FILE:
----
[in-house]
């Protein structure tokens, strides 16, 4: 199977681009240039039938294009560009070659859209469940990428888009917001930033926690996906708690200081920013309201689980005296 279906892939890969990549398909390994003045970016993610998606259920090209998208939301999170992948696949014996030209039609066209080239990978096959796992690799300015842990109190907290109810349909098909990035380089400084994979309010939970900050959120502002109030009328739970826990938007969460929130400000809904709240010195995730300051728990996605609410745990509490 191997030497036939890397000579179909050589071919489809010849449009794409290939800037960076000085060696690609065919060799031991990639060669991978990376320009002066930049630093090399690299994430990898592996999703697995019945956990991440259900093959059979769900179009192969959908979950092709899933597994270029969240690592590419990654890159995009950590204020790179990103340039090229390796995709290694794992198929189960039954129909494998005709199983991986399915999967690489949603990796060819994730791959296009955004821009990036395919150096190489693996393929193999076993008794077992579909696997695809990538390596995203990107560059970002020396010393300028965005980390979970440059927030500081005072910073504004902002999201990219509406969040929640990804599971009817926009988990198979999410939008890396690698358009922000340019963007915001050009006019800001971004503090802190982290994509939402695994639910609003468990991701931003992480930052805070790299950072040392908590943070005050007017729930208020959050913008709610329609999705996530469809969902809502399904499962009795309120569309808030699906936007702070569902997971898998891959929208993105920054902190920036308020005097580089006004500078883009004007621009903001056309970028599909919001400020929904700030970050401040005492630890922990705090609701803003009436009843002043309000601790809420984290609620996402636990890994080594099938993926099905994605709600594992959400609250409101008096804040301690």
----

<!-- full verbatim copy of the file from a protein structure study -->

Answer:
[in-house]
């Protein structure tokens, strides 16, 4: 199977681009240039039938294009560009070659859209469940990428888009917001930033926690996906708690200081920013309201689980005296 279906892939890969990549398909390994003045970016993610998606259920090209998208939301999170992948696949014996030209039609066209080239990978096959796992690799300015842990109190907290109810349909098909990035380089400084994979309010939970900050959120502002109030009328739970826990938007969460929130400000809904709240010195995730300051728990996605609410745990509490 191997030497036939890397000579179909050589071919489809010849449009794409290939800037960076000085060696690609065919060799031991990639060669991978990376320009002066930049630093090399690299994430990898592996999703697995019945956990991440259900093959059979769900179009192969959908979950092709899933597994270029969240690592590419990654890159995009950590204020790179990103340039090229390796995709290694794992198929189960039954129909494998005709199983991986399915999967690489949603990796060819994730791959296009955004821009990036395919150096190489693996393929193999076993008794077992579909696997695809990538390596995203990107560059970002020396010393300028965005980390979970440059927030500081005072910073504004902002999201990219509406969040929640990804599971009817926009988990198979999410939008890396690698358009922000340019963007915001050009006019800001971004503090802190982290994509939402695994639910609003468990991701931003992480930052805070790299950072040392908590943070005050007017729930208020959050913008709610329609999705996530469809969902809502399904499962009795309120569309808030699906936007702070569902997971898998891959929208993105920054902190920036308020005097580089006004500078883009004007621009903001056309970028599909919001400020929904700030970050401040005492630890922990705090609701803003009436009843002043309000601790809420984290609620996402636990890994080594099938993926099905994605709600594992959400609250409101008096804040301690």